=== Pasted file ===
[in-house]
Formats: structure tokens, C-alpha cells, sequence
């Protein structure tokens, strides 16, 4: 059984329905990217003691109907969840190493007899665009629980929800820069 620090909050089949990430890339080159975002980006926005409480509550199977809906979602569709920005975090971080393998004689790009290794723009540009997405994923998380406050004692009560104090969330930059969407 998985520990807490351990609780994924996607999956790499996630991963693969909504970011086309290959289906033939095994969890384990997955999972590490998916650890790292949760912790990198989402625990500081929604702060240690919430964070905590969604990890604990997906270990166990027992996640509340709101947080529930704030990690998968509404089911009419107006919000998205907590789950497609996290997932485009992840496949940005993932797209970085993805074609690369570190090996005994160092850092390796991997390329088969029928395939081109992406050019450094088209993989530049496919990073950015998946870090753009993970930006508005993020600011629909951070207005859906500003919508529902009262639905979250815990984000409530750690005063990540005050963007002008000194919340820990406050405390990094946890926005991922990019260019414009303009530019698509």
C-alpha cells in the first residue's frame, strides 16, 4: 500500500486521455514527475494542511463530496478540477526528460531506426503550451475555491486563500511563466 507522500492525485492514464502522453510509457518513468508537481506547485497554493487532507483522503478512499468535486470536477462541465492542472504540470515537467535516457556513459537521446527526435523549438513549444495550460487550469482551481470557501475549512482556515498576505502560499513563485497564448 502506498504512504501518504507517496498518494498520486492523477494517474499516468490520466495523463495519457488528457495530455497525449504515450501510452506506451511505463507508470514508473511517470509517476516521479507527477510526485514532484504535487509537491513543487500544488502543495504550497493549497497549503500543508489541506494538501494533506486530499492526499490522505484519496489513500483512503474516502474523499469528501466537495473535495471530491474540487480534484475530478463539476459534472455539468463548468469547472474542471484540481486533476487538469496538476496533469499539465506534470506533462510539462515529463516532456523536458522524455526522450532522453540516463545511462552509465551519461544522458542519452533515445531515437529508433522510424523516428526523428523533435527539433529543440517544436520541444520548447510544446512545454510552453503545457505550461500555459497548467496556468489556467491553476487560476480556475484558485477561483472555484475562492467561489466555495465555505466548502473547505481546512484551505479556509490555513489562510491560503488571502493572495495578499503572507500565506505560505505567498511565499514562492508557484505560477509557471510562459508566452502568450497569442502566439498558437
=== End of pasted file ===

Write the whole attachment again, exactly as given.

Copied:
[in-house]
Formats: structure tokens, C-alpha cells, sequence
């Protein structure tokens, strides 16, 4: 059984329905990217003691109907969840190493007899665009629980929800820069 620090909050089949990430890339080159975002980006926005409480509550199977809906979602569709920005975090971080393998004689790009290794723009540009997405994923998380406050004692009560104090969330930059969407 998985520990807490351990609780994924996607999956790499996630991963693969909504970011086309290959289906033939095994969890384990997955999972590490998916650890790292949760912790990198989402625990500081929604702060240690919430964070905590969604990890604990997906270990166990027992996640509340709101947080529930704030990690998968509404089911009419107006919000998205907590789950497609996290997932485009992840496949940005993932797209970085993805074609690369570190090996005994160092850092390796991997390329088969029928395939081109992406050019450094088209993989530049496919990073950015998946870090753009993970930006508005993020600011629909951070207005859906500003919508529902009262639905979250815990984000409530750690005063990540005050963007002008000194919340820990406050405390990094946890926005991922990019260019414009303009530019698509």
C-alpha cells in the first residue's frame, strides 16, 4: 500500500486521455514527475494542511463530496478540477526528460531506426503550451475555491486563500511563466 507522500492525485492514464502522453510509457518513468508537481506547485497554493487532507483522503478512499468535486470536477462541465492542472504540470515537467535516457556513459537521446527526435523549438513549444495550460487550469482551481470557501475549512482556515498576505502560499513563485497564448 502506498504512504501518504507517496498518494498520486492523477494517474499516468490520466495523463495519457488528457495530455497525449504515450501510452506506451511505463507508470514508473511517470509517476516521479507527477510526485514532484504535487509537491513543487500544488502543495504550497493549497497549503500543508489541506494538501494533506486530499492526499490522505484519496489513500483512503474516502474523499469528501466537495473535495471530491474540487480534484475530478463539476459534472455539468463548468469547472474542471484540481486533476487538469496538476496533469499539465506534470506533462510539462515529463516532456523536458522524455526522450532522453540516463545511462552509465551519461544522458542519452533515445531515437529508433522510424523516428526523428523533435527539433529543440517544436520541444520548447510544446512545454510552453503545457505550461500555459497548467496556468489556467491553476487560476480556475484558485477561483472555484475562492467561489466555495465555505466548502473547505481546512484551505479556509490555513489562510491560503488571502493572495495578499503572507500565506505560505505567498511565499514562492508557484505560477509557471510562459508566452502568450497569442502566439498558437